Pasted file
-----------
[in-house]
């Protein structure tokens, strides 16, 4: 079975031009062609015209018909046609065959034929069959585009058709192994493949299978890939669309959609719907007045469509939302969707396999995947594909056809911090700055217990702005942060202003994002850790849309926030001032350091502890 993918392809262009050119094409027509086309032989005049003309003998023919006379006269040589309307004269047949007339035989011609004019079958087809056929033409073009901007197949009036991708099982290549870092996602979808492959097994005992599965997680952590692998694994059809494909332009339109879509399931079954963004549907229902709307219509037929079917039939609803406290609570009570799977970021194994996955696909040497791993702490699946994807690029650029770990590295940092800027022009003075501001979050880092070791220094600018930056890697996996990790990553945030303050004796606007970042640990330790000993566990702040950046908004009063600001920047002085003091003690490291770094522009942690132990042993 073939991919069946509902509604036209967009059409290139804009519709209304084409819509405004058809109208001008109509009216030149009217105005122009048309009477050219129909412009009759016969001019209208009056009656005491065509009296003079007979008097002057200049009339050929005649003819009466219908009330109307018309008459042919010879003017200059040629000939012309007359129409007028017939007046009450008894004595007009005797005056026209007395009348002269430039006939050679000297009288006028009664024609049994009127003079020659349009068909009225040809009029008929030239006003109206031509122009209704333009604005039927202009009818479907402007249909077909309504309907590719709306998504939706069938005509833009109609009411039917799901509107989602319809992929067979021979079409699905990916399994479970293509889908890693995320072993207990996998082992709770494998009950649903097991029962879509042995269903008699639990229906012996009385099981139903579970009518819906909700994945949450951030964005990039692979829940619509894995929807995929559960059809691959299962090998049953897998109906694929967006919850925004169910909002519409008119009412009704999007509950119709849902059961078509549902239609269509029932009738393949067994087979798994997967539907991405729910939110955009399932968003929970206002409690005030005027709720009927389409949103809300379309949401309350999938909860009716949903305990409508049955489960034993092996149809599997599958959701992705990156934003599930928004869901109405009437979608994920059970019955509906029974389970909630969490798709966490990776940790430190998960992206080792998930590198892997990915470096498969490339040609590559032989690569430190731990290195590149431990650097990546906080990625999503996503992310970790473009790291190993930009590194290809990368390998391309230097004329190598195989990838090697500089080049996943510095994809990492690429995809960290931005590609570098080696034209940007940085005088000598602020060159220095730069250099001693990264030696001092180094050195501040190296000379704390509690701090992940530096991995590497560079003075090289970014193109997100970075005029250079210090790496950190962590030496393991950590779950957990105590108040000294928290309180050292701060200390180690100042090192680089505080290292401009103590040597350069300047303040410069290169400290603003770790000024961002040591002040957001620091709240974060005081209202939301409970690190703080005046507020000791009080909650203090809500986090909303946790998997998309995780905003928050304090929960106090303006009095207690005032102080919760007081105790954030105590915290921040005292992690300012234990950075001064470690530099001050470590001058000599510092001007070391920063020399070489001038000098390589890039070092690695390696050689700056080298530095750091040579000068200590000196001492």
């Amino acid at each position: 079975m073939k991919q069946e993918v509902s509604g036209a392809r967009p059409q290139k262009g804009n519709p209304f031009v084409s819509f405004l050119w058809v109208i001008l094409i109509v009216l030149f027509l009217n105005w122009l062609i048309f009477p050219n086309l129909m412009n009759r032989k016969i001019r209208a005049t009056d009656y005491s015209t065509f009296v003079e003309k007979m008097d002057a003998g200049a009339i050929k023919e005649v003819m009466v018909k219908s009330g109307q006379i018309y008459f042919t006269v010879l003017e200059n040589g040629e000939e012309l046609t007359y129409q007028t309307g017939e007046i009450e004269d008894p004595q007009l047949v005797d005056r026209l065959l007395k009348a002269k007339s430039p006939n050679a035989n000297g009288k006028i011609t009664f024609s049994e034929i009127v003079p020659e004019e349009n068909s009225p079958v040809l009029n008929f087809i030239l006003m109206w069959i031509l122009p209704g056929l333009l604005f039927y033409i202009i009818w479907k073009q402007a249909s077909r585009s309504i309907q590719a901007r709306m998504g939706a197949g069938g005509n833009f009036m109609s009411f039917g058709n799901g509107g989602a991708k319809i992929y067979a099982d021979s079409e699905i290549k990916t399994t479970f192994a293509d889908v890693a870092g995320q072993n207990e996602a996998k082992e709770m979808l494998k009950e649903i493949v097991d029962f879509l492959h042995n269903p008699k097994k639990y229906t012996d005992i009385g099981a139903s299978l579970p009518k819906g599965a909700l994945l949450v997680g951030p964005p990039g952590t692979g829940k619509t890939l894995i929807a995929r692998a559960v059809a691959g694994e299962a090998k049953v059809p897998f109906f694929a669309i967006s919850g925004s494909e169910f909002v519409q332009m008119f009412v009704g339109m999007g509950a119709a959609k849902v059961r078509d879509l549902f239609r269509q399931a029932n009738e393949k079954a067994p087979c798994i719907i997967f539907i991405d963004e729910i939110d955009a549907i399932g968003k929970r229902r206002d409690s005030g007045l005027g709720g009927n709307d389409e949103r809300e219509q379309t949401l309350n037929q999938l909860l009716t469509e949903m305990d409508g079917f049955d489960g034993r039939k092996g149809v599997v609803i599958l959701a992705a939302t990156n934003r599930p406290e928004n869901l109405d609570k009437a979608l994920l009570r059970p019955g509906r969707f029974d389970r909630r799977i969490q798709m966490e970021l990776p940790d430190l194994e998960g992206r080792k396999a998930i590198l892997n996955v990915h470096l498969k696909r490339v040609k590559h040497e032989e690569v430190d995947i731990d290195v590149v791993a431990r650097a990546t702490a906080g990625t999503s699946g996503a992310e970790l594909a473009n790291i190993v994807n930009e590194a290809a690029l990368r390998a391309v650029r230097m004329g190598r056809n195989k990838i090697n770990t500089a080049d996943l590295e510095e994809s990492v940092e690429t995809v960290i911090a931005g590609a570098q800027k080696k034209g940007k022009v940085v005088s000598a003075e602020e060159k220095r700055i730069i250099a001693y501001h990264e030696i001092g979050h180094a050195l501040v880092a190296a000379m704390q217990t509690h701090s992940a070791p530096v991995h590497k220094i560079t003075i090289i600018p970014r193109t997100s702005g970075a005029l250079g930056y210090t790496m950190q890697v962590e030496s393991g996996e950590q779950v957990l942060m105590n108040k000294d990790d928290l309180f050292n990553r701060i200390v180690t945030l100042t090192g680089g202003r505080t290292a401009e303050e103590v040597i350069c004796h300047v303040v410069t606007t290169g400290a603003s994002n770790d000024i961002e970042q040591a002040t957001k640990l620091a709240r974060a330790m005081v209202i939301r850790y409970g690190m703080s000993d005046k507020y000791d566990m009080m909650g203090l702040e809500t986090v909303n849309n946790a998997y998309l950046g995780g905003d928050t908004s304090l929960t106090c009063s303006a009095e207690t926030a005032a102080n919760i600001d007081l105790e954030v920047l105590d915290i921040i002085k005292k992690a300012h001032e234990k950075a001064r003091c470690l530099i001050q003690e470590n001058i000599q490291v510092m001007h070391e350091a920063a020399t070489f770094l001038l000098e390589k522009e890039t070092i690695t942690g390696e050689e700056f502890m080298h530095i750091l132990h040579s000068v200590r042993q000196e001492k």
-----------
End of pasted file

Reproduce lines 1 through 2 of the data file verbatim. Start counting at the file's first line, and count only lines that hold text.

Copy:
[in-house]
């Protein structure tokens, strides 16, 4: 079975031009062609015209018909046609065959034929069959585009058709192994493949299978890939669309959609719907007045469509939302969707396999995947594909056809911090700055217990702005942060202003994002850790849309926030001032350091502890 993918392809262009050119094409027509086309032989005049003309003998023919006379006269040589309307004269047949007339035989011609004019079958087809056929033409073009901007197949009036991708099982290549870092996602979808492959097994005992599965997680952590692998694994059809494909332009339109879509399931079954963004549907229902709307219509037929079917039939609803406290609570009570799977970021194994996955696909040497791993702490699946994807690029650029770990590295940092800027022009003075501001979050880092070791220094600018930056890697996996990790990553945030303050004796606007970042640990330790000993566990702040950046908004009063600001920047002085003091003690490291770094522009942690132990042993 073939991919069946509902509604036209967009059409290139804009519709209304084409819509405004058809109208001008109509009216030149009217105005122009048309009477050219129909412009009759016969001019209208009056009656005491065509009296003079007979008097002057200049009339050929005649003819009466219908009330109307018309008459042919010879003017200059040629000939012309007359129409007028017939007046009450008894004595007009005797005056026209007395009348002269430039006939050679000297009288006028009664024609049994009127003079020659349009068909009225040809009029008929030239006003109206031509122009209704333009604005039927202009009818479907402007249909077909309504309907590719709306998504939706069938005509833009109609009411039917799901509107989602319809992929067979021979079409699905990916399994479970293509889908890693995320072993207990996998082992709770494998009950649903097991029962879509042995269903008699639990229906012996009385099981139903579970009518819906909700994945949450951030964005990039692979829940619509894995929807995929559960059809691959299962090998049953897998109906694929967006919850925004169910909002519409008119009412009704999007509950119709849902059961078509549902239609269509029932009738393949067994087979798994997967539907991405729910939110955009399932968003929970206002409690005030005027709720009927389409949103809300379309949401309350999938909860009716949903305990409508049955489960034993092996149809599997599958959701992705990156934003599930928004869901109405009437979608994920059970019955509906029974389970909630969490798709966490990776940790430190998960992206080792998930590198892997990915470096498969490339040609590559032989690569430190731990290195590149431990650097990546906080990625999503996503992310970790473009790291190993930009590194290809990368390998391309230097004329190598195989990838090697500089080049996943510095994809990492690429995809960290931005590609570098080696034209940007940085005088000598602020060159220095730069250099001693990264030696001092180094050195501040190296000379704390509690701090992940530096991995590497560079003075090289970014193109997100970075005029250079210090790496950190962590030496393991950590779950957990105590108040000294928290309180050292701060200390180690100042090192680089505080290292401009103590040597350069300047303040410069290169400290603003770790000024961002040591002040957001620091709240974060005081209202939301409970690190703080005046507020000791009080909650203090809500986090909303946790998997998309995780905003928050304090929960106090303006009095207690005032102080919760007081105790954030105590915290921040005292992690300012234990950075001064470690530099001050470590001058000599510092001007070391920063020399070489001038000098390589890039070092690695390696050689700056080298530095750091040579000068200590000196001492």